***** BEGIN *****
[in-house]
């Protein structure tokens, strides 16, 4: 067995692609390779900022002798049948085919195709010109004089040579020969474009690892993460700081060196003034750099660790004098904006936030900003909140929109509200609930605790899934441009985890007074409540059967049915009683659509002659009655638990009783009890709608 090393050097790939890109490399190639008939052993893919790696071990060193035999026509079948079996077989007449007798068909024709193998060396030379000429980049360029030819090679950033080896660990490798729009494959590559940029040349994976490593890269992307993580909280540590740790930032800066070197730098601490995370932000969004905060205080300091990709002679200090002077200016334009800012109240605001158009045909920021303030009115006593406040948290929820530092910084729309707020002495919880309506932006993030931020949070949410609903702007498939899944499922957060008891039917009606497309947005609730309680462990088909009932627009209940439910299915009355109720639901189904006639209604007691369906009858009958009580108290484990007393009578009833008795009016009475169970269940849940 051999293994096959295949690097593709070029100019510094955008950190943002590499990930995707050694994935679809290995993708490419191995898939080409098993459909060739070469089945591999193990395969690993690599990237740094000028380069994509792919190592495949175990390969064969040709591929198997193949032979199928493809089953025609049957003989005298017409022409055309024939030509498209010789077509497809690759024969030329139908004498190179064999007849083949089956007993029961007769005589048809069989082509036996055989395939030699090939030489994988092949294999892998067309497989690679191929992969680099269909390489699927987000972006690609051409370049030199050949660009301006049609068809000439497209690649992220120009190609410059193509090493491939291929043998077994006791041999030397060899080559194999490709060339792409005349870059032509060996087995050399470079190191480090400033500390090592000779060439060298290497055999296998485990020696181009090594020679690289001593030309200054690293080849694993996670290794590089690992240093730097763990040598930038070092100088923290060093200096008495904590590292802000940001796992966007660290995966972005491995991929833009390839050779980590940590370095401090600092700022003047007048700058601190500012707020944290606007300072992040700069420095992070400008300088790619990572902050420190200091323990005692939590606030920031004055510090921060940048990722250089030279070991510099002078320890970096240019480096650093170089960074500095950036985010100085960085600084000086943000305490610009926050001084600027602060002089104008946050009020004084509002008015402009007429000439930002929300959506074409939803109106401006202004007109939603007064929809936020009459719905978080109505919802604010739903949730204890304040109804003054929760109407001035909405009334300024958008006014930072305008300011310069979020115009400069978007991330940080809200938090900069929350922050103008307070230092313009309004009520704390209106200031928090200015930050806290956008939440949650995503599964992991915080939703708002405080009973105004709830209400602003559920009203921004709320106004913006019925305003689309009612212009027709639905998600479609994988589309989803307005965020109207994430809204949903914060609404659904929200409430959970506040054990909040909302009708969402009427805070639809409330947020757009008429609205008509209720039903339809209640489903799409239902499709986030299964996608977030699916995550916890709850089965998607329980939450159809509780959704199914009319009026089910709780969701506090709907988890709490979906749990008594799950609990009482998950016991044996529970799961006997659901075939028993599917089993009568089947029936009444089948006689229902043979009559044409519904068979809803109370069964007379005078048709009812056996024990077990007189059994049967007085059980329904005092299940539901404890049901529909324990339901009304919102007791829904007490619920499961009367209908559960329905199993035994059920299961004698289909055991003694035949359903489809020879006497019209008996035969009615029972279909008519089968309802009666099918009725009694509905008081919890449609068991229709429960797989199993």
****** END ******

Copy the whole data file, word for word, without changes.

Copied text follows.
[in-house]
């Protein structure tokens, strides 16, 4: 067995692609390779900022002798049948085919195709010109004089040579020969474009690892993460700081060196003034750099660790004098904006936030900003909140929109509200609930605790899934441009985890007074409540059967049915009683659509002659009655638990009783009890709608 090393050097790939890109490399190639008939052993893919790696071990060193035999026509079948079996077989007449007798068909024709193998060396030379000429980049360029030819090679950033080896660990490798729009494959590559940029040349994976490593890269992307993580909280540590740790930032800066070197730098601490995370932000969004905060205080300091990709002679200090002077200016334009800012109240605001158009045909920021303030009115006593406040948290929820530092910084729309707020002495919880309506932006993030931020949070949410609903702007498939899944499922957060008891039917009606497309947005609730309680462990088909009932627009209940439910299915009355109720639901189904006639209604007691369906009858009958009580108290484990007393009578009833008795009016009475169970269940849940 051999293994096959295949690097593709070029100019510094955008950190943002590499990930995707050694994935679809290995993708490419191995898939080409098993459909060739070469089945591999193990395969690993690599990237740094000028380069994509792919190592495949175990390969064969040709591929198997193949032979199928493809089953025609049957003989005298017409022409055309024939030509498209010789077509497809690759024969030329139908004498190179064999007849083949089956007993029961007769005589048809069989082509036996055989395939030699090939030489994988092949294999892998067309497989690679191929992969680099269909390489699927987000972006690609051409370049030199050949660009301006049609068809000439497209690649992220120009190609410059193509090493491939291929043998077994006791041999030397060899080559194999490709060339792409005349870059032509060996087995050399470079190191480090400033500390090592000779060439060298290497055999296998485990020696181009090594020679690289001593030309200054690293080849694993996670290794590089690992240093730097763990040598930038070092100088923290060093200096008495904590590292802000940001796992966007660290995966972005491995991929833009390839050779980590940590370095401090600092700022003047007048700058601190500012707020944290606007300072992040700069420095992070400008300088790619990572902050420190200091323990005692939590606030920031004055510090921060940048990722250089030279070991510099002078320890970096240019480096650093170089960074500095950036985010100085960085600084000086943000305490610009926050001084600027602060002089104008946050009020004084509002008015402009007429000439930002929300959506074409939803109106401006202004007109939603007064929809936020009459719905978080109505919802604010739903949730204890304040109804003054929760109407001035909405009334300024958008006014930072305008300011310069979020115009400069978007991330940080809200938090900069929350922050103008307070230092313009309004009520704390209106200031928090200015930050806290956008939440949650995503599964992991915080939703708002405080009973105004709830209400602003559920009203921004709320106004913006019925305003689309009612212009027709639905998600479609994988589309989803307005965020109207994430809204949903914060609404659904929200409430959970506040054990909040909302009708969402009427805070639809409330947020757009008429609205008509209720039903339809209640489903799409239902499709986030299964996608977030699916995550916890709850089965998607329980939450159809509780959704199914009319009026089910709780969701506090709907988890709490979906749990008594799950609990009482998950016991044996529970799961006997659901075939028993599917089993009568089947029936009444089948006689229902043979009559044409519904068979809803109370069964007379005078048709009812056996024990077990007189059994049967007085059980329904005092299940539901404890049901529909324990339901009304919102007791829904007490619920499961009367209908559960329905199993035994059920299961004698289909055991003694035949359903489809020879006497019209008996035969009615029972279909008519089968309802009666099918009725009694509905008081919890449609068991229709429960797989199993």